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What to know about the barre workout

Stick Pilates exercises instructed by Saloni
Stick Pilates exercises instructed by Saloni Kantaria (L) at Reform Cycling and Strength Studio, Westlands. PHOTO | DIANA NGILA 

To tone the hard-to-target muscles around the stomach, legs and arms, most people turn to intense workouts and long sessions in the gym. But there is a workaround that promises better results with little effort — barre workouts.

This is a specific workout tailored around a barre—a supportive stationary handrail used in ballet training and warm-ups.

Barre movements are easy to make and do not require prior knowledge or training. To get the dancer’s physique with barre exercising, you just concentrate and follow the trainer’s cues. The sessions are usually one-hour long.

The fitness trend was started in London more than half a century ago, and has gradually spread across the globe and was launched in Kenya four years ago. Taut Body, a fitness boutique studio at the Village Market first introduced it to Nairobi fitness lovers.

Women only

Reform Cycling and Strength Studio is another fitness centre offering barre classes.

Saloni Kantaria, the Reform Cycling and Strength Studio founder said the barre class is offered to women only and the instructors integrate ballet concepts, pilates and other forms of strength training.

60-minute

Women are drawn to this workout because it enables them achieve strength, flexibility and co-ordination in a 60-minute workout, said Ms Kantaria. Most are drawn to barre because its strength training without the need for heavy weights and strenuous movements such as squats and shoulder presses.

Further, barre workouts are gaining popularity because one exercises various body muscles in one routine, making it easier to lose weight and tone the arms, legs and the core.

“Barre is its own workout methodology. Taut Body barre classes combine resistance training and cardio for a complete conditioning workout that builds muscle mass and burns fat,” said Taut Body founder Amy Selbach.

Isometric movements

In barre, trainees change positions in one-inch increments called isometric movements, which, Ms Kantaria says, are achieved through contracting muscles and making repetitive pulsing movements.

“Weights, the barre and an elastic ball are used to focus on specific muscle groups and sustaining the isometric movements. Such movements fire up the muscles and make them more elastic.”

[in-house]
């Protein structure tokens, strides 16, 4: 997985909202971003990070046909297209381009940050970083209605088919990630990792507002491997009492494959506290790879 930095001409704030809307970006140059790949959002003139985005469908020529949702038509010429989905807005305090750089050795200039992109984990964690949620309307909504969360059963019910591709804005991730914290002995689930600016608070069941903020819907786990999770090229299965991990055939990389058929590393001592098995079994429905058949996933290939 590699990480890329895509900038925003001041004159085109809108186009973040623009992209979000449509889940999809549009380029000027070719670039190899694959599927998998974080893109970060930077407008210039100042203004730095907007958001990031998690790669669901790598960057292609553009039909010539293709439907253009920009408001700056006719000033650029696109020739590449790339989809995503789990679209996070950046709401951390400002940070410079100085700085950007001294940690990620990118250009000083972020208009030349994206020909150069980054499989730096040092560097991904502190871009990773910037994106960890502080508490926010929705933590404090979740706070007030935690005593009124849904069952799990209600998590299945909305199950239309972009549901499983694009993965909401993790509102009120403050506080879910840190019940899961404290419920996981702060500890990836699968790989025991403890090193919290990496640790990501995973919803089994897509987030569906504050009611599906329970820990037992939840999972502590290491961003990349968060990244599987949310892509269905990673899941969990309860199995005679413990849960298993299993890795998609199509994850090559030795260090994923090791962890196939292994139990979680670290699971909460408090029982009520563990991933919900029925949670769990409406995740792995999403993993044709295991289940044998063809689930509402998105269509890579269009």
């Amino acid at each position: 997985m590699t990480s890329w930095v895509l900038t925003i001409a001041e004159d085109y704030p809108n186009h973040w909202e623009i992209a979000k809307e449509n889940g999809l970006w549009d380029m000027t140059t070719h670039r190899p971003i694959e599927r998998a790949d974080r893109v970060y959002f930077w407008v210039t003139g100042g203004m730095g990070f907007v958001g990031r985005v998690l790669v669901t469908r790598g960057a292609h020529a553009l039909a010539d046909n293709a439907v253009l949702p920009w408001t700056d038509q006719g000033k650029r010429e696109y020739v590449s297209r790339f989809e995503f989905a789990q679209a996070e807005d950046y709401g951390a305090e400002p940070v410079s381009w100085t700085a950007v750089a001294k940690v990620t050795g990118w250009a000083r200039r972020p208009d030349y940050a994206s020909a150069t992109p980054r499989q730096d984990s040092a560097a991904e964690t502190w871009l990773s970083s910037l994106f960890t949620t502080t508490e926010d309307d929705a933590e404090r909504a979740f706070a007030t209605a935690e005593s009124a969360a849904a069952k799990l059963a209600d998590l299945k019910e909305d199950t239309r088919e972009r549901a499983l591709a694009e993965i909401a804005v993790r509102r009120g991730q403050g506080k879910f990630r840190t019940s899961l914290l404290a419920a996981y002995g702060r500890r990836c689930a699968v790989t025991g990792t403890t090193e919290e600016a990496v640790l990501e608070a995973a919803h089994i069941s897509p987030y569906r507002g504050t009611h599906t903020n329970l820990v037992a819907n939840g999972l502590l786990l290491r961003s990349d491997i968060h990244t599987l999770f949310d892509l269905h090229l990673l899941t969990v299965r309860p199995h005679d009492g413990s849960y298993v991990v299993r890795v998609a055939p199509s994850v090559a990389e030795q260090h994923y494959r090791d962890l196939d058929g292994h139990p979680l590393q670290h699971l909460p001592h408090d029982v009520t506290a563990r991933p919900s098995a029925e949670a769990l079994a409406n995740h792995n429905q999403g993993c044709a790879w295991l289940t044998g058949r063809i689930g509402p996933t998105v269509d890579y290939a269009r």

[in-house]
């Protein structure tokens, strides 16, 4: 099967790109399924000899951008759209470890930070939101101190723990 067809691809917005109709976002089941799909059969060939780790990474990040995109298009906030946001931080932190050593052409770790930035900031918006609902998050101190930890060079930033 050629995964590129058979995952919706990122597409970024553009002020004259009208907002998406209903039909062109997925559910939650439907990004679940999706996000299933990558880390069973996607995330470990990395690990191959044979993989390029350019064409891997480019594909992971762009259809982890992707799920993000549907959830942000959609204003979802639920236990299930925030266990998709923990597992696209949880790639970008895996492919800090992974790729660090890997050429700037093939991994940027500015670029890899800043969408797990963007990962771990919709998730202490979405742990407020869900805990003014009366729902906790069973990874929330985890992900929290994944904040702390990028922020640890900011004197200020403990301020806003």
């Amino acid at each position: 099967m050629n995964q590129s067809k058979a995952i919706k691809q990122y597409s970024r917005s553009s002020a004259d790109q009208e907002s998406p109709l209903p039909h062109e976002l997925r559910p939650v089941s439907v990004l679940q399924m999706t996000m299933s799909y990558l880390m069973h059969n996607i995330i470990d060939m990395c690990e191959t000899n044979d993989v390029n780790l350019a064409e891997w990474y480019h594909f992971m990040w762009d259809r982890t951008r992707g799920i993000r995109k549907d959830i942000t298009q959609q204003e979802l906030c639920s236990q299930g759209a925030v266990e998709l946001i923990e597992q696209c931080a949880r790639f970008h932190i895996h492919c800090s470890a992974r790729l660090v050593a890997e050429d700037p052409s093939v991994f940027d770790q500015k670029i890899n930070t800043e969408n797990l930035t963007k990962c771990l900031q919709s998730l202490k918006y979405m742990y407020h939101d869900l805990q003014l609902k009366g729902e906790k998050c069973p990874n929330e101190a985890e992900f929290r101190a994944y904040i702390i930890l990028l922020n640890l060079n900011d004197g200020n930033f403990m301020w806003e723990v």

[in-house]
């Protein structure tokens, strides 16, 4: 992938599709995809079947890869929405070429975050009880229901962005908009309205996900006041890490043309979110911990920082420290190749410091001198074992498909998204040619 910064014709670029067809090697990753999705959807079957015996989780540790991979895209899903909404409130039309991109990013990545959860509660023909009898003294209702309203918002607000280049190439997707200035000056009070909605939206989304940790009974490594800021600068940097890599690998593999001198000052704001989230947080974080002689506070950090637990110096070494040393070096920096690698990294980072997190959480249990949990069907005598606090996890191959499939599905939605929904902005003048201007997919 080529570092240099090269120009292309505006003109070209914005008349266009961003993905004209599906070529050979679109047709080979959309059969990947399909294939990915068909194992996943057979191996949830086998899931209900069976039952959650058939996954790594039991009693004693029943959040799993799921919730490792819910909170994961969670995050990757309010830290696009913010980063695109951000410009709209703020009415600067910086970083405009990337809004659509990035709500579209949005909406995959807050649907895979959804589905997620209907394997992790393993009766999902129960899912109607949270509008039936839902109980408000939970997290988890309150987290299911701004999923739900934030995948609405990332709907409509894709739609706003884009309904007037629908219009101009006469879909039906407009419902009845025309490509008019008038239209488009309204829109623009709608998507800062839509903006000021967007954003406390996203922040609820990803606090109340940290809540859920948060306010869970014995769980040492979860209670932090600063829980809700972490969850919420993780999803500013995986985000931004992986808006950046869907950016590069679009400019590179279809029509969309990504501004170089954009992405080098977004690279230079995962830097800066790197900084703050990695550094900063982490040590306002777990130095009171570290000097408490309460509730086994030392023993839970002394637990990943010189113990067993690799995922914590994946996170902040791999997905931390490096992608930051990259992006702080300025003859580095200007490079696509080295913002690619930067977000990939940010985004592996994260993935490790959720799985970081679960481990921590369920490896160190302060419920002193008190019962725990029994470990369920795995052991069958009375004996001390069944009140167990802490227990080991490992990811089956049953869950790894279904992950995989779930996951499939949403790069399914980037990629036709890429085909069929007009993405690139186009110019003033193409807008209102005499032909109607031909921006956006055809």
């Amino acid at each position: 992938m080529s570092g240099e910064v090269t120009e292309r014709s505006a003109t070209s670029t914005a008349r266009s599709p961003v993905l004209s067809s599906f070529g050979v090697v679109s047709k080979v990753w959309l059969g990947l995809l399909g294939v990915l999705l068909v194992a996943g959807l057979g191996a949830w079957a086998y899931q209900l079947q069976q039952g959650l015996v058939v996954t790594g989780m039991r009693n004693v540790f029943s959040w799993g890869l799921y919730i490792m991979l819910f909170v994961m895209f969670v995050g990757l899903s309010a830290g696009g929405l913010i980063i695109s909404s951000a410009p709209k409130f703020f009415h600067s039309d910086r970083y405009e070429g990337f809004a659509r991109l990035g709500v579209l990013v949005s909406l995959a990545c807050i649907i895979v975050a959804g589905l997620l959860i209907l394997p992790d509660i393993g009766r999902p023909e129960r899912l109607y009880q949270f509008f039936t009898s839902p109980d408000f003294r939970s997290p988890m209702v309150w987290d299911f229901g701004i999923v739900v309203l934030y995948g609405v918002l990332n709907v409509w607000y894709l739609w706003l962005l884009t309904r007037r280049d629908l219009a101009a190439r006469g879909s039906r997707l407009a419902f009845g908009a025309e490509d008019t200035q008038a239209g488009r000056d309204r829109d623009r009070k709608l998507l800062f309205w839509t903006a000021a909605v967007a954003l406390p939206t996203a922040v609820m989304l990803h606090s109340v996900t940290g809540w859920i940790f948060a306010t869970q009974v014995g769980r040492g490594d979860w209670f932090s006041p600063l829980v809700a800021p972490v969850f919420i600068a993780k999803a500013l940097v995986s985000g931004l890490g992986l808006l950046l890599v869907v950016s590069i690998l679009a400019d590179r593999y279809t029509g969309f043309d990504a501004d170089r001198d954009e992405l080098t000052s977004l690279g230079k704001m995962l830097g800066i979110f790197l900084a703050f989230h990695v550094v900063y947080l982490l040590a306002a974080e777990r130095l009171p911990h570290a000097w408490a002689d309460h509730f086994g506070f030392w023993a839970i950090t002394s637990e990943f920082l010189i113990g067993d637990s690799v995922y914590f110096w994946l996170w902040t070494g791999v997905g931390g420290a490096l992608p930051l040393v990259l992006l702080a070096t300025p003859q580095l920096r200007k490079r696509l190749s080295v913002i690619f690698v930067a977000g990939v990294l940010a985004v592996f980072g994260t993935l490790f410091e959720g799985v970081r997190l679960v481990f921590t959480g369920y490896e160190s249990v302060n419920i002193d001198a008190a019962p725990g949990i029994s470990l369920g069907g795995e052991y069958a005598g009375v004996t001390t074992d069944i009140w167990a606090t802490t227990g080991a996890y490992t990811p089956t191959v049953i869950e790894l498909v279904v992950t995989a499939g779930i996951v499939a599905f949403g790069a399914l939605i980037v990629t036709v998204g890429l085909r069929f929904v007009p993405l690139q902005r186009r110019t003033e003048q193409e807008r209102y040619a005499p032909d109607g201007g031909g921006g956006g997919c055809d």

Pilates stick used by the two studios is also known to challenge the body to greater levels- as the prop (when used effectively) is engages core muscles, improving body balance and strength in the end.

Ms. Selbach, said that it takes between six and nine consistent sessions to notice changes.

“Barre is made up of small targeted movements that build muscles but it is low impact and very easy on the joints so it is a great way to get an intense workout without injuring or harming your body. People notice results in as little as 10 days or three classes,” said Selbach, who is also a certified pilates, personal trainer and barre instructor from California.

Old gym goers

Ms Kantaria and Ms Selbach both said they have many barre devotees who are over 50 years old. The Reform Cycling and Strength Studio barre class has a 73-year-old former dancer.

Ms Kantaria, a barre devotee, said that the exercises target full body workout every session.

“The barre workout achieves an overall body workout, which means the upper body (shoulders, biceps, triceps, back muscles, chest), quadriceps, hamstrings, inner and outer thighs, and the core are all touched during the training,” she said.

The exercises are also combined with other workout props such as dumbbells, elastic balls, flexi-bands and glider discs.

The idea is to use one’s body weight in combination with the fitness “props” for maximum benefits. Barre workouts were first introduced by a German ballerina Lotte Berk who lived in London, and who came up with the idea to combine her dance conditioning routine with rehabilitative therapy after she injured her back.

Her first studio in 1959 in her basement, attracted celebrities who helped popularise the routine.

The workout regimen has now spread with introduction of variations and has grown to be a favourite for the likes of Madonna, a celebrated US musician.

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